Jorge Luis Borges famously described the Falklands War as “a fight between two bald men over a comb.” Borges’ comment pithily summarizes the perceived futility of the war, but frivolously dismisses the conflict’s real impetus — states may fight over worthless territories, but they rarely do so for irrational reasons. The 1976 Argentine military junta initiated the war not in an irrational grab for the harsh islands themselves, but instead in a reasonably-sophisticated bid to legitimize their unpopular government through a popular military victory the war’s architects judged readily attainable. That fact that the junta’s initial assumptions about the UK’s commitment to defend the islands were wildly inaccurate does not mean, in and of itself, that the war decision was irrational.This explanation for the 1982 war suggests that renewed conflict over the islands is unlikely.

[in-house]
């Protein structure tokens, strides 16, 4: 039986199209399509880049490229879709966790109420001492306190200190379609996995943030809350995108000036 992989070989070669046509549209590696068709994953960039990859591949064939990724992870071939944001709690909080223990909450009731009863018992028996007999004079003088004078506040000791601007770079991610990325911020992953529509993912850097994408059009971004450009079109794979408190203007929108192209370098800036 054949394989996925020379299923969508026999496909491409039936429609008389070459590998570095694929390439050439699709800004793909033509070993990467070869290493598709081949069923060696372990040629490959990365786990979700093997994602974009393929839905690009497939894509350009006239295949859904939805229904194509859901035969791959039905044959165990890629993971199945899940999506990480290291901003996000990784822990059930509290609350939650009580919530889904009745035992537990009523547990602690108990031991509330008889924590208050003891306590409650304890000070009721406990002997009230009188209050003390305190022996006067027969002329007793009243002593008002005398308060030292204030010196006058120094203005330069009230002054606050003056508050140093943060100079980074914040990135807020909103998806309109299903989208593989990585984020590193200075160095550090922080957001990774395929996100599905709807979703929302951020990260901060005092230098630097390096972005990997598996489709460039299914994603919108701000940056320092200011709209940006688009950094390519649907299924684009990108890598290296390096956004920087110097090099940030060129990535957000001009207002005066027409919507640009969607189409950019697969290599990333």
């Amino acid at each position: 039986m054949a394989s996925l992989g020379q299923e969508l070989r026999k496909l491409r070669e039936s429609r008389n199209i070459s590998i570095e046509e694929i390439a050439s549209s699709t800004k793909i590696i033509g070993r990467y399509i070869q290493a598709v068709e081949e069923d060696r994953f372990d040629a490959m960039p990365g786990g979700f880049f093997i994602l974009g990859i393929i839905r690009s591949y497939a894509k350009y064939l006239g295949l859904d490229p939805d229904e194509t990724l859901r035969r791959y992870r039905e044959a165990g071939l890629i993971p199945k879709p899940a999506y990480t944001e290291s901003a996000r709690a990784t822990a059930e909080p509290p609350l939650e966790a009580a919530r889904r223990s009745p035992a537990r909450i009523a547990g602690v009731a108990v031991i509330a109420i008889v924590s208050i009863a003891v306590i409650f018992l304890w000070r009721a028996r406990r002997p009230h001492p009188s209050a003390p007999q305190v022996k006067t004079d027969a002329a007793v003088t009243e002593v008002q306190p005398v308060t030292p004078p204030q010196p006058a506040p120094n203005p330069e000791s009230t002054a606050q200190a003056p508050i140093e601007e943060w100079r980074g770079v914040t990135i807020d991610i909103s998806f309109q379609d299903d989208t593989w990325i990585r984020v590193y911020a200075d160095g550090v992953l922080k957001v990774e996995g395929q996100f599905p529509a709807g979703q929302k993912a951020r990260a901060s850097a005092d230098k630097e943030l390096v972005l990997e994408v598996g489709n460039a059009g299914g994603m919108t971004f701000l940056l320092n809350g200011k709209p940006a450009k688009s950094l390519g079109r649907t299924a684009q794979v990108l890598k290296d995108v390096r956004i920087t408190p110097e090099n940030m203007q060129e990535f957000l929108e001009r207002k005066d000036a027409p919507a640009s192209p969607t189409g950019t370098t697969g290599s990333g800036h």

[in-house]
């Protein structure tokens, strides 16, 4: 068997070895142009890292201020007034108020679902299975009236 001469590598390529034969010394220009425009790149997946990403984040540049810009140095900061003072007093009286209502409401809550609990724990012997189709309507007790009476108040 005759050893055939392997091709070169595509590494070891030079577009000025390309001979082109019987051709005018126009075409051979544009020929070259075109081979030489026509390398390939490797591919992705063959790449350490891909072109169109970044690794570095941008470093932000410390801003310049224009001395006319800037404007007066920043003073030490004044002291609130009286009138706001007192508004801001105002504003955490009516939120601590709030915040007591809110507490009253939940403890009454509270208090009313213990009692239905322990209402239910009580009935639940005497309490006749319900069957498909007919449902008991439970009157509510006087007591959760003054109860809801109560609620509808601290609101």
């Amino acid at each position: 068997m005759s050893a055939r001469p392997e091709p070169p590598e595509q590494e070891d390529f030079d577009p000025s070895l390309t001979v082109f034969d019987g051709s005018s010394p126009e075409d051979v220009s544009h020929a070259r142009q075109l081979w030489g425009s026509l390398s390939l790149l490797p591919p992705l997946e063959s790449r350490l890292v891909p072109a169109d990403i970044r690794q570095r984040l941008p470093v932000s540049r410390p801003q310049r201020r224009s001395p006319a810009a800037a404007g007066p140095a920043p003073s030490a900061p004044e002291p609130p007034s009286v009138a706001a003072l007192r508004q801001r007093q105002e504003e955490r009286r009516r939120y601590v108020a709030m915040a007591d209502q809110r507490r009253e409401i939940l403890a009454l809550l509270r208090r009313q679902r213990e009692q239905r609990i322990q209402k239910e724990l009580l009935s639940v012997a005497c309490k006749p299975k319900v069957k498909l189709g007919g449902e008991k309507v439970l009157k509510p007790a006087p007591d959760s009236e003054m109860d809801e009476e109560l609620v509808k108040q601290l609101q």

Las Islas Malvinas command a unique place in popular Argentine thought. Among Argentines, the sentiment that the Falklands rightly belong to them and that the status quo is an unjust colonial holdover is widespread. In this framework — that identifies the British claim to the Falklands as nothing more than open colonialism — the islanders’ desire to remain part of the UK is irrelevant; the very fact British people live there at all is an injustice. I’ve spent only a brief time in Argentina, but vividly remember noticing a cartoon map of the country, part of a corporate logo, that included the islands. Even in this trivial context, las Islas Malvinas are Argentine.